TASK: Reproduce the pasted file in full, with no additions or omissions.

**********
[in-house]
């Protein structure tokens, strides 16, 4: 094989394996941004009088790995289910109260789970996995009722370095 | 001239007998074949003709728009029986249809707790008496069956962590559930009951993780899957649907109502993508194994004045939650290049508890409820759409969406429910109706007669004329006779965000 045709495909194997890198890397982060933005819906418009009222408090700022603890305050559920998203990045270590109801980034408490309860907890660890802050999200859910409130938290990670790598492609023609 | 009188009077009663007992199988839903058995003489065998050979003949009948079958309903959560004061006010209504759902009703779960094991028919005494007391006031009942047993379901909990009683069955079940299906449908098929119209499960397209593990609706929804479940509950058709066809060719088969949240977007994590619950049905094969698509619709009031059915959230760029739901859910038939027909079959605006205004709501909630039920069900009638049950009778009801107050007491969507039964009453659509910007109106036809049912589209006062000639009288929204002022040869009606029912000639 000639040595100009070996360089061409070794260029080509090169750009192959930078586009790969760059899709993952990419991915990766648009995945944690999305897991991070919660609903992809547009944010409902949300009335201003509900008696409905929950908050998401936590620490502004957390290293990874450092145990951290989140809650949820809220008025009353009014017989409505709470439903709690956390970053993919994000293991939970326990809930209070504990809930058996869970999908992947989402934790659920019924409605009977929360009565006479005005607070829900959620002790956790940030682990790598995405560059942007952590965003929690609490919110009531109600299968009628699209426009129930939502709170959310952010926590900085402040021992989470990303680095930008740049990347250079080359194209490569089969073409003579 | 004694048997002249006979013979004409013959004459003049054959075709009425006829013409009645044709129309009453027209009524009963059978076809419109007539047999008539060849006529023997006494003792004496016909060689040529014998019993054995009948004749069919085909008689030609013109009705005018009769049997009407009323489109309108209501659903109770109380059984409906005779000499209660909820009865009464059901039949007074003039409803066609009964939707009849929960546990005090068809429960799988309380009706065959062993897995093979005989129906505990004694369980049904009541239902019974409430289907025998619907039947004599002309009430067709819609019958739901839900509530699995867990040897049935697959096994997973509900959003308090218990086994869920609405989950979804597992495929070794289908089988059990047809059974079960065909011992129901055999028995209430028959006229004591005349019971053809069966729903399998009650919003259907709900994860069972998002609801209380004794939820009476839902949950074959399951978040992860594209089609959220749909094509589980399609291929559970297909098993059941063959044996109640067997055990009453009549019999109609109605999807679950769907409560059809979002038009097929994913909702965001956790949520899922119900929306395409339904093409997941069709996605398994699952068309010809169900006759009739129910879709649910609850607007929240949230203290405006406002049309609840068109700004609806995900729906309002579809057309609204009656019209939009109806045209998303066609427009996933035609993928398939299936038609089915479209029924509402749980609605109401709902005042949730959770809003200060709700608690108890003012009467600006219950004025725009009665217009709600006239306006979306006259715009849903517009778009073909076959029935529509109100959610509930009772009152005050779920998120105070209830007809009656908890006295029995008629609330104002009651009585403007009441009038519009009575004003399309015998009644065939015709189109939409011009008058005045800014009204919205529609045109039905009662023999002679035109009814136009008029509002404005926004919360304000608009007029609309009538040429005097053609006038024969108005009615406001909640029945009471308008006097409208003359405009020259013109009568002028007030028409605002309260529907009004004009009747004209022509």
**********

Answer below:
[in-house]
């Protein structure tokens, strides 16, 4: 094989394996941004009088790995289910109260789970996995009722370095 | 001239007998074949003709728009029986249809707790008496069956962590559930009951993780899957649907109502993508194994004045939650290049508890409820759409969406429910109706007669004329006779965000 045709495909194997890198890397982060933005819906418009009222408090700022603890305050559920998203990045270590109801980034408490309860907890660890802050999200859910409130938290990670790598492609023609 | 009188009077009663007992199988839903058995003489065998050979003949009948079958309903959560004061006010209504759902009703779960094991028919005494007391006031009942047993379901909990009683069955079940299906449908098929119209499960397209593990609706929804479940509950058709066809060719088969949240977007994590619950049905094969698509619709009031059915959230760029739901859910038939027909079959605006205004709501909630039920069900009638049950009778009801107050007491969507039964009453659509910007109106036809049912589209006062000639009288929204002022040869009606029912000639 000639040595100009070996360089061409070794260029080509090169750009192959930078586009790969760059899709993952990419991915990766648009995945944690999305897991991070919660609903992809547009944010409902949300009335201003509900008696409905929950908050998401936590620490502004957390290293990874450092145990951290989140809650949820809220008025009353009014017989409505709470439903709690956390970053993919994000293991939970326990809930209070504990809930058996869970999908992947989402934790659920019924409605009977929360009565006479005005607070829900959620002790956790940030682990790598995405560059942007952590965003929690609490919110009531109600299968009628699209426009129930939502709170959310952010926590900085402040021992989470990303680095930008740049990347250079080359194209490569089969073409003579 | 004694048997002249006979013979004409013959004459003049054959075709009425006829013409009645044709129309009453027209009524009963059978076809419109007539047999008539060849006529023997006494003792004496016909060689040529014998019993054995009948004749069919085909008689030609013109009705005018009769049997009407009323489109309108209501659903109770109380059984409906005779000499209660909820009865009464059901039949007074003039409803066609009964939707009849929960546990005090068809429960799988309380009706065959062993897995093979005989129906505990004694369980049904009541239902019974409430289907025998619907039947004599002309009430067709819609019958739901839900509530699995867990040897049935697959096994997973509900959003308090218990086994869920609405989950979804597992495929070794289908089988059990047809059974079960065909011992129901055999028995209430028959006229004591005349019971053809069966729903399998009650919003259907709900994860069972998002609801209380004794939820009476839902949950074959399951978040992860594209089609959220749909094509589980399609291929559970297909098993059941063959044996109640067997055990009453009549019999109609109605999807679950769907409560059809979002038009097929994913909702965001956790949520899922119900929306395409339904093409997941069709996605398994699952068309010809169900006759009739129910879709649910609850607007929240949230203290405006406002049309609840068109700004609806995900729906309002579809057309609204009656019209939009109806045209998303066609427009996933035609993928398939299936038609089915479209029924509402749980609605109401709902005042949730959770809003200060709700608690108890003012009467600006219950004025725009009665217009709600006239306006979306006259715009849903517009778009073909076959029935529509109100959610509930009772009152005050779920998120105070209830007809009656908890006295029995008629609330104002009651009585403007009441009038519009009575004003399309015998009644065939015709189109939409011009008058005045800014009204919205529609045109039905009662023999002679035109009814136009008029509002404005926004919360304000608009007029609309009538040429005097053609006038024969108005009615406001909640029945009471308008006097409208003359405009020259013109009568002028007030028409605002309260529907009004004009009747004209022509």